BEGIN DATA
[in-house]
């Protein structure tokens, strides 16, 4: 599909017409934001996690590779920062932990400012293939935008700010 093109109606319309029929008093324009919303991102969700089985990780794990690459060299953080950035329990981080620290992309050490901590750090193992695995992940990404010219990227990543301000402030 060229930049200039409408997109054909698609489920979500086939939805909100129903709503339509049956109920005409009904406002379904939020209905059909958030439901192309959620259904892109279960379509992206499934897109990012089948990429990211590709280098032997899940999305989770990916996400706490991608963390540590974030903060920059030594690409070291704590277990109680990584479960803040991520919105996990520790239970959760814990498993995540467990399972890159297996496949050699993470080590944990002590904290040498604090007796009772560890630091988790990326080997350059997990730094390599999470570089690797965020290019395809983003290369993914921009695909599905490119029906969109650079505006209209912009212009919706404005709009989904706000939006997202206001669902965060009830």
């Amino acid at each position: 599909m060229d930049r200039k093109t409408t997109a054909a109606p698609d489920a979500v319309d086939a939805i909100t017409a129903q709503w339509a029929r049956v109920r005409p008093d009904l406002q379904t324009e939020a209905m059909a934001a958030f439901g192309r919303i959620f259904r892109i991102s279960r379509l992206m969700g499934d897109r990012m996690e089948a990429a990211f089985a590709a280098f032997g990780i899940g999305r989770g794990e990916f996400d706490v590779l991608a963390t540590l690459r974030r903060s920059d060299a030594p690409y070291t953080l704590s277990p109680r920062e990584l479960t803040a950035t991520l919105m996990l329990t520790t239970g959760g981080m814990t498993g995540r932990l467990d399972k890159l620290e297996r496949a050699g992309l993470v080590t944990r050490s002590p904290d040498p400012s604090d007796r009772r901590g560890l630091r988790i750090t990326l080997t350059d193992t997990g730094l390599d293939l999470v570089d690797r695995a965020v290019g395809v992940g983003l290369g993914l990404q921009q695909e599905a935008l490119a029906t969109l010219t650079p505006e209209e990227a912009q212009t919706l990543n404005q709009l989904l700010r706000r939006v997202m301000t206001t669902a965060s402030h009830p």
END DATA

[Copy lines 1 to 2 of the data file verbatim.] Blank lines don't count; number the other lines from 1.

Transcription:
[in-house]
């Protein structure tokens, strides 16, 4: 599909017409934001996690590779920062932990400012293939935008700010 093109109606319309029929008093324009919303991102969700089985990780794990690459060299953080950035329990981080620290992309050490901590750090193992695995992940990404010219990227990543301000402030 060229930049200039409408997109054909698609489920979500086939939805909100129903709503339509049956109920005409009904406002379904939020209905059909958030439901192309959620259904892109279960379509992206499934897109990012089948990429990211590709280098032997899940999305989770990916996400706490991608963390540590974030903060920059030594690409070291704590277990109680990584479960803040991520919105996990520790239970959760814990498993995540467990399972890159297996496949050699993470080590944990002590904290040498604090007796009772560890630091988790990326080997350059997990730094390599999470570089690797965020290019395809983003290369993914921009695909599905490119029906969109650079505006209209912009212009919706404005709009989904706000939006997202206001669902965060009830």